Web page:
LOGAN — Utah State has not played Air Force since 1969 in football, but it will be a return visit for one Aggie player traveling to the Air Force Academy this weekend.
The fortunes and development of athletes and football programs often rest on the decisions made in the recruiting process. Nowhere is that more evident than with Aggie quarterback Chuckie Keeton. The junior has been a key part of Utah State’s football revival, but the pairing of Keeton and the Aggies almost never came to be.
Up until the midway point of his senior season in high school, Keeton had a verbal commitment to Air Force. Then one night Aggie coach Jovon Bouknight came to a Cypress Creek High School game in Texas. After the two talked, Keeton de-committed from the Falcons.
Former head coach Gary Andersen saw the potential immediately and recruited Keeton hard. The team brought him out for an official visit in October where Keeton watched the Aggies beat BYU in front of a sold-out crowd at Romney Stadium. It wasn’t the game or the atmosphere that won the young Houston native over but the off-the-field relationships that quickly developed.
“I met new people every night when I was here,” Keeton said. “There were no groups or cliques, just one big brotherhood, which is what it is now.”
Keeton verbally committed to Utah State that warm October weekend and never wavered even when bigger schools came calling. Since then he has not put much thought into how things might have been different if he had made a different decision.
“I didn’t really think of it much until I found out (Air Force) was on the schedule this year,” Keeton said. “I’m happy where I’m at. I’m progressing on a completely different path than I would have if I had gone there.”
With the ability Keeton has shown to make plays with his feet, there is little doubt he could have been an excellent option attack quarterback had he chosen the path to Air Force. At Utah State however, head coach Matt Wells has developed Keeton into a true dual-threat quarterback, something that might not have happened at the academy.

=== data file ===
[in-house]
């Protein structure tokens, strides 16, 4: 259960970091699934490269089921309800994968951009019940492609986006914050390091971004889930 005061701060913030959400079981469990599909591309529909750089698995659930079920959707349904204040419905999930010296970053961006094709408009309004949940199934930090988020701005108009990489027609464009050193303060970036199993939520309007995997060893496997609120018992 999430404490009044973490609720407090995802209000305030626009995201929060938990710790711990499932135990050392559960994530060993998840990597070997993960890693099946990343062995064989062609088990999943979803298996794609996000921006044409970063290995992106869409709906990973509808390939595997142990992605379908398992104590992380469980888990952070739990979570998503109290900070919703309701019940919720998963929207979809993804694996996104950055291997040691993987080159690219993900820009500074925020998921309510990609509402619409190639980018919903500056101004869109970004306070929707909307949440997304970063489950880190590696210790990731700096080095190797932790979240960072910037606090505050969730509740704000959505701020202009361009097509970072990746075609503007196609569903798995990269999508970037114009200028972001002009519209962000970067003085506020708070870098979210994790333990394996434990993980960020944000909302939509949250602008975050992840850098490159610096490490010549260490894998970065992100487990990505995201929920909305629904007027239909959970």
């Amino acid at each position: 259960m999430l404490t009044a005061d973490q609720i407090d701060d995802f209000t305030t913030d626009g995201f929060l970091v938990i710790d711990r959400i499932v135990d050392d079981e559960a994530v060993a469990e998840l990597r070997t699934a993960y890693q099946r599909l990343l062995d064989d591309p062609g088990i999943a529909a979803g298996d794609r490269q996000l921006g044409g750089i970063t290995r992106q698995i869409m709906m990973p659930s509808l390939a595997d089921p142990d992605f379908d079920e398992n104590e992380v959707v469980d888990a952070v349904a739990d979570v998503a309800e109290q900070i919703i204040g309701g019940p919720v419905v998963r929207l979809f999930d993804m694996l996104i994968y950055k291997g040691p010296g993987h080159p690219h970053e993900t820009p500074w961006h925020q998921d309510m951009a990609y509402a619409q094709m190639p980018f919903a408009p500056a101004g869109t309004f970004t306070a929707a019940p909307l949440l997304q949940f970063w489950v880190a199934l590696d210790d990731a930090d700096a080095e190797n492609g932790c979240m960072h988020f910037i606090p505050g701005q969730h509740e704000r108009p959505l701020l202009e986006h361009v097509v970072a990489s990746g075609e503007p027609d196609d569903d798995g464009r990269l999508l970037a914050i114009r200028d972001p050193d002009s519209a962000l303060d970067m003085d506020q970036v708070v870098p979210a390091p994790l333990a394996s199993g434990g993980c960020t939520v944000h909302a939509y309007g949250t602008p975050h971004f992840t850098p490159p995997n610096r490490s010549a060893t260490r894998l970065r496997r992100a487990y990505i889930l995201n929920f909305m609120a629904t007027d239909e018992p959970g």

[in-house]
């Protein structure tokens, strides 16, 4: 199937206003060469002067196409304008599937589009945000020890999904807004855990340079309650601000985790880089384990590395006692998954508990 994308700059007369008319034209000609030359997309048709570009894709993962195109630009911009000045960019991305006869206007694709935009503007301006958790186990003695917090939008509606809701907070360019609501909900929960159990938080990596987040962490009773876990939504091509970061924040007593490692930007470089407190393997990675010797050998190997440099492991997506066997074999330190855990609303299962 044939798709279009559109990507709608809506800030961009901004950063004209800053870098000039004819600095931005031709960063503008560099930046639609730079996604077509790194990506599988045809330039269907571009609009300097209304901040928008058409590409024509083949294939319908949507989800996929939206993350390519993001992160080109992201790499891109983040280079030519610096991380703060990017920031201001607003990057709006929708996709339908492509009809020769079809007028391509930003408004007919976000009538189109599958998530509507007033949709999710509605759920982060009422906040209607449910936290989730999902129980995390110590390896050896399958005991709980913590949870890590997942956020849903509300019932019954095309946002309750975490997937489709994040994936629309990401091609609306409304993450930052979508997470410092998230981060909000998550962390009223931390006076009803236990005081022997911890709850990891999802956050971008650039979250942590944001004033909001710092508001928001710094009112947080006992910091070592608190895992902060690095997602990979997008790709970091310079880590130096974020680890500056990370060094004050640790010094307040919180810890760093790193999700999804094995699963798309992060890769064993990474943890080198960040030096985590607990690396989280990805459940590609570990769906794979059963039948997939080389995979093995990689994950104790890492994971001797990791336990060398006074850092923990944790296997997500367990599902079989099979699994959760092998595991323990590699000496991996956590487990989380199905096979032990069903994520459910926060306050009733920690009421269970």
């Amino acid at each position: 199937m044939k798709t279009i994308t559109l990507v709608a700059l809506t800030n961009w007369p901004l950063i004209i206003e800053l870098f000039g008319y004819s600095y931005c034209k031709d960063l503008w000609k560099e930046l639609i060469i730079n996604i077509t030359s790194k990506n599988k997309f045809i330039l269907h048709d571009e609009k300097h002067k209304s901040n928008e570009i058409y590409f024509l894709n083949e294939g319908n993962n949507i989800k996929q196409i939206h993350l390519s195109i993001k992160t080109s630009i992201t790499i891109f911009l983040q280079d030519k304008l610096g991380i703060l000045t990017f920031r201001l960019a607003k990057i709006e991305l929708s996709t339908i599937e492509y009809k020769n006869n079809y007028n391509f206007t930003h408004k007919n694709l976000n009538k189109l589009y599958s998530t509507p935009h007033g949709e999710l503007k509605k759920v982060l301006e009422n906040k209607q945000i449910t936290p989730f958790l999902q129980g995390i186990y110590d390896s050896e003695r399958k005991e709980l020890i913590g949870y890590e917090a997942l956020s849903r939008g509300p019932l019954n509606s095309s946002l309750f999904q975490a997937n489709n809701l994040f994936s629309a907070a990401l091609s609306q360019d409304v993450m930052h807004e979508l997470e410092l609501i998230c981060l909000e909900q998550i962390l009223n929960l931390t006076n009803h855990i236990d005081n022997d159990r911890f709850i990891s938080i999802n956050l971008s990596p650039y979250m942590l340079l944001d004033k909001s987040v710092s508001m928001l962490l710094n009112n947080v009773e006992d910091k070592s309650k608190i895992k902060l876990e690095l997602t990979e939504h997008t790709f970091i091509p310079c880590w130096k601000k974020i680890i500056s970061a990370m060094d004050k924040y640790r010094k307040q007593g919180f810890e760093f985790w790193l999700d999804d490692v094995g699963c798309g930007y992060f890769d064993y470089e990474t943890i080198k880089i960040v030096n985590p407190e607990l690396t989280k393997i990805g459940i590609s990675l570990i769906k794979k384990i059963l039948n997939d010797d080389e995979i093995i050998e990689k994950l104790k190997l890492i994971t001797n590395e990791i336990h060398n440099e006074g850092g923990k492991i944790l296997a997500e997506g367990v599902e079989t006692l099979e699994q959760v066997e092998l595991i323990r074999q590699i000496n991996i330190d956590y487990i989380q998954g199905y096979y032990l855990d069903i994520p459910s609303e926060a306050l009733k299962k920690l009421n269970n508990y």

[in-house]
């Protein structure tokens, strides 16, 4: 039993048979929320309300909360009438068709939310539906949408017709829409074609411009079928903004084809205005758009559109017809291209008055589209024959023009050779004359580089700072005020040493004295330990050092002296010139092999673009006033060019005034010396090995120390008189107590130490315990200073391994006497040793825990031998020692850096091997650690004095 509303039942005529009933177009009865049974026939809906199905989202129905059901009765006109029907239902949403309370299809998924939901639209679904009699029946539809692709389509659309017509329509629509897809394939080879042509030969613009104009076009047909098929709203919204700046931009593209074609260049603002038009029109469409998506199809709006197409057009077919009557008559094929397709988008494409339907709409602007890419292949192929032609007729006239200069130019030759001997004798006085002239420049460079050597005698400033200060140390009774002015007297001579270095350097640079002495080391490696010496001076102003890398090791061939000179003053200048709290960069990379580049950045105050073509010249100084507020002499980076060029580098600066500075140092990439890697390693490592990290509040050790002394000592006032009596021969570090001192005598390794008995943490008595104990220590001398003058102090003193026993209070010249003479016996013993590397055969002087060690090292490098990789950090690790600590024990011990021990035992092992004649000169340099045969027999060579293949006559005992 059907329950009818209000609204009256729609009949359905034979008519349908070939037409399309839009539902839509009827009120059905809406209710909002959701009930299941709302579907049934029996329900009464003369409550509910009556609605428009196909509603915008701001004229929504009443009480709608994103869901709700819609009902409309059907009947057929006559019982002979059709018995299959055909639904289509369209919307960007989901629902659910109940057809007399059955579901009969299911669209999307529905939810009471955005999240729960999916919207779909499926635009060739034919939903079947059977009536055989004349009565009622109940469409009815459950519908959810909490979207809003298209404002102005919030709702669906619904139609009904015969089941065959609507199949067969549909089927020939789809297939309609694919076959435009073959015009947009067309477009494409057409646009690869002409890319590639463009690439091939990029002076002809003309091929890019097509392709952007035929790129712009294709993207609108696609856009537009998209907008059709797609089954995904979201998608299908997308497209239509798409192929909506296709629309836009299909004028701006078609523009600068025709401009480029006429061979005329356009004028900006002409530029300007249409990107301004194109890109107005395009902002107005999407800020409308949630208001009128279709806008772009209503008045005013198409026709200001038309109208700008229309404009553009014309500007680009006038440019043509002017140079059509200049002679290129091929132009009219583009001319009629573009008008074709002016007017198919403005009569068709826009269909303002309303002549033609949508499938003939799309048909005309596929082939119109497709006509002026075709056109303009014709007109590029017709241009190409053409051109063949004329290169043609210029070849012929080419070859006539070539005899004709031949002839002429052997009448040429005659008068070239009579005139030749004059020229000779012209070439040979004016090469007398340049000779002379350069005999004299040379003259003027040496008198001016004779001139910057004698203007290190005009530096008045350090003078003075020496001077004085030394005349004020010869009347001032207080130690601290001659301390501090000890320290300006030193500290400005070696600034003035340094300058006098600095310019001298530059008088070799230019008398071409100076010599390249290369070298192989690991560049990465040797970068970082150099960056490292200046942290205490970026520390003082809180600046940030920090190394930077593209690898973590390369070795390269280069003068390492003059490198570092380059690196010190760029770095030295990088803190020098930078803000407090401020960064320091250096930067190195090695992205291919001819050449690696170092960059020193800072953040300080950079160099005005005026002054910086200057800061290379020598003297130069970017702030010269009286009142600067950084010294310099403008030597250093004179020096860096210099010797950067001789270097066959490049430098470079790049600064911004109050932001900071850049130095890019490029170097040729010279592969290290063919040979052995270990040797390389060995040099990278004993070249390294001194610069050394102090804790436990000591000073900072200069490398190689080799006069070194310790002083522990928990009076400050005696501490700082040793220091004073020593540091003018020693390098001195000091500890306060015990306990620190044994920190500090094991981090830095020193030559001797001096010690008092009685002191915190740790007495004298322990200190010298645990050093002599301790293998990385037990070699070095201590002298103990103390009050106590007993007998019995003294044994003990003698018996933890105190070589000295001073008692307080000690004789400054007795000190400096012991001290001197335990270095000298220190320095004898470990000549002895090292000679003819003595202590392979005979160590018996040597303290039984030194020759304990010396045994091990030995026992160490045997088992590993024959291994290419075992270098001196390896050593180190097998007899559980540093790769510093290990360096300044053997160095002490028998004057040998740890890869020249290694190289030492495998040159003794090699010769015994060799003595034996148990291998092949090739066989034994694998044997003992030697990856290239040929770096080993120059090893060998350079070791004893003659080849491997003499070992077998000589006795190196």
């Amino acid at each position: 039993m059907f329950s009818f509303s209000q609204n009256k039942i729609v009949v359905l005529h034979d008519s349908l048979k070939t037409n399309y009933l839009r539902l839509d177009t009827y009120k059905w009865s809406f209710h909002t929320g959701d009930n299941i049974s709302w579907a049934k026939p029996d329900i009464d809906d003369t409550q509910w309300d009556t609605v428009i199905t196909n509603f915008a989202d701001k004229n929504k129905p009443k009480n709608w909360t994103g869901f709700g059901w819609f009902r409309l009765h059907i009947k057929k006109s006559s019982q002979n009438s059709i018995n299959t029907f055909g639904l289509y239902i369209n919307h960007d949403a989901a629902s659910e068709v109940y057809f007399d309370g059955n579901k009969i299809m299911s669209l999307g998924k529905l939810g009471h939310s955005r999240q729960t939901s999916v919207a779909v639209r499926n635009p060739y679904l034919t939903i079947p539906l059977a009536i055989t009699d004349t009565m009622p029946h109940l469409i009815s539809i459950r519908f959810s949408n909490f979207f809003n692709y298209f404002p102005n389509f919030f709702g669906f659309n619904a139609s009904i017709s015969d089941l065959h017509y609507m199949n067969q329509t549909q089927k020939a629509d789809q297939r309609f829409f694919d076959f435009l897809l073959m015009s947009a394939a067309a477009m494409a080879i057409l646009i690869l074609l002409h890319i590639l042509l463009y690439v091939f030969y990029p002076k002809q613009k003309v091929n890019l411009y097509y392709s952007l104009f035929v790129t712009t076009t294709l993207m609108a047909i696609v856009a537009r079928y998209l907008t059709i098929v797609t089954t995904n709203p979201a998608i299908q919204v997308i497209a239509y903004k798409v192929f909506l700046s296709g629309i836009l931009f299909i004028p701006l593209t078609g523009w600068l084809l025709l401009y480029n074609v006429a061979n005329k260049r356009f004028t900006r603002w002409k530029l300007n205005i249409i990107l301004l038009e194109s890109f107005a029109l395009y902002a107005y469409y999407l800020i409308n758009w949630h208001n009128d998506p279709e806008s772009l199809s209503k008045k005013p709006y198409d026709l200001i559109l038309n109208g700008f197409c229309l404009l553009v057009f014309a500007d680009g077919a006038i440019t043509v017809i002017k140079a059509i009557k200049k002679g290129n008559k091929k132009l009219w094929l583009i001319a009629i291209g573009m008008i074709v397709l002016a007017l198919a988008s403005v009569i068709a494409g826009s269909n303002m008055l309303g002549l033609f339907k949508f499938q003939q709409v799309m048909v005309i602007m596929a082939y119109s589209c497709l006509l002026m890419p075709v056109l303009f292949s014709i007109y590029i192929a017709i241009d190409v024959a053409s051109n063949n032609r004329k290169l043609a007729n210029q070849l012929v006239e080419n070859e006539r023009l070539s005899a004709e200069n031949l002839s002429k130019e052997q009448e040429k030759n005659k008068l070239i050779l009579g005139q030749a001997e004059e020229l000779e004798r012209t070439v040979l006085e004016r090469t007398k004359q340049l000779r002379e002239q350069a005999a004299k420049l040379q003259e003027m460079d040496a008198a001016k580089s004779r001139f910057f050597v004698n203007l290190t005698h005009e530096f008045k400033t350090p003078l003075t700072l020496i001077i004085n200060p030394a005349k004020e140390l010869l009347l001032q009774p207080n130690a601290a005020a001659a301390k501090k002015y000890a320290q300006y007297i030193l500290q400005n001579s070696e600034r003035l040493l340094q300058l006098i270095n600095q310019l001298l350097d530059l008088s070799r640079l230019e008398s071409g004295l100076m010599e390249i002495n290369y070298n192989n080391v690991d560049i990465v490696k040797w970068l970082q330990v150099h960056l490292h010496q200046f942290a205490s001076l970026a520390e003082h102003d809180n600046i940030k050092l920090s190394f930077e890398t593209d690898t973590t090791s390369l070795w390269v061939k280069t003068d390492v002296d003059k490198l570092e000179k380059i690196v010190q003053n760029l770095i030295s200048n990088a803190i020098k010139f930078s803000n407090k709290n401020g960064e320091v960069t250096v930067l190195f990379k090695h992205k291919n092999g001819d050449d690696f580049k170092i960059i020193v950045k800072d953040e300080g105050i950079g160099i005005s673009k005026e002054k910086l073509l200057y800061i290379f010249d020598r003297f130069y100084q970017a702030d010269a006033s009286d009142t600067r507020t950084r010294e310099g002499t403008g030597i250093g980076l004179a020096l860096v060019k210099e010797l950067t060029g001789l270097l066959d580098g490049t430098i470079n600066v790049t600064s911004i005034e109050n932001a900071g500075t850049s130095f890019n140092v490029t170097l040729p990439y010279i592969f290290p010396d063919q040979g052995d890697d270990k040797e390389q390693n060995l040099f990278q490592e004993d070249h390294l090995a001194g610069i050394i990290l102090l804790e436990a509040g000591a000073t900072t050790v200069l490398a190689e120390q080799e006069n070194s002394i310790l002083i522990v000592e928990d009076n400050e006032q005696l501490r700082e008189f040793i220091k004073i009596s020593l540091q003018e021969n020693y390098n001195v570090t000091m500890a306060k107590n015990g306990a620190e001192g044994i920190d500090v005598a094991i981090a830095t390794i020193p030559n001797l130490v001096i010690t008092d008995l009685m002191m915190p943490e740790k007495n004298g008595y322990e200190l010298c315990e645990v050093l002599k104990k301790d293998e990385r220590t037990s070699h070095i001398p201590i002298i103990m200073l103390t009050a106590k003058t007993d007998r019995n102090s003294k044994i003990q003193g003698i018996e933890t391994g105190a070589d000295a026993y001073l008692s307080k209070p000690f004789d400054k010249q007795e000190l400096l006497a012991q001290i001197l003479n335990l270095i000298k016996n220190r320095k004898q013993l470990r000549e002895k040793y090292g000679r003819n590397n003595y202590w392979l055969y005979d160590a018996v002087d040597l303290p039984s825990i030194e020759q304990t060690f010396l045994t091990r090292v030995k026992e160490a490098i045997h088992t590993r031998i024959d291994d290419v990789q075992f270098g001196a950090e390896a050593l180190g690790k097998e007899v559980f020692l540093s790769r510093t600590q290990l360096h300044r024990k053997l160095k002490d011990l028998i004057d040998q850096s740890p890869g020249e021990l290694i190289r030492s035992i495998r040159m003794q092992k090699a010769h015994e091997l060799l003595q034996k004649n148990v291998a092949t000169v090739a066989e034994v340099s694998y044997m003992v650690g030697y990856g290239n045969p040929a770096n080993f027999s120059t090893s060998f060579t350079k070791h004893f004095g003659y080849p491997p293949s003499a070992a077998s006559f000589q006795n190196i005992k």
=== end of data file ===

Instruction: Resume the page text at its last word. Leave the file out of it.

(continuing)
Wells believes the growth is far from over and Keeton is still scratching the surface of his capabilities as a passer and a complete quarterback. It's a scary thought for future opponents considering he just threw for more than 300 yards and completed nearly 80 percent of his passes on the road against Utah last week.
Keeton has kept his focus firmly on the Aggies during practice the last few days but is still looking forward to visiting a place he almost called home; this time from the inside of the visiting locker room.
“It has a little more meaning, but I can’t give too much emotional depth to just one game,” Keeton said of playing at Air Force. “It’s still going to be an exciting game. I’m going to like seeing the campus and the stadium just like I did before. Now I get to beat them. It’s going to be a fun thing to have happen.”
Kraig Williams is a 2010 Utah State University graduate and regular Deseret News sports blogger. He can be followed on Twitter @DesNewsKraig.
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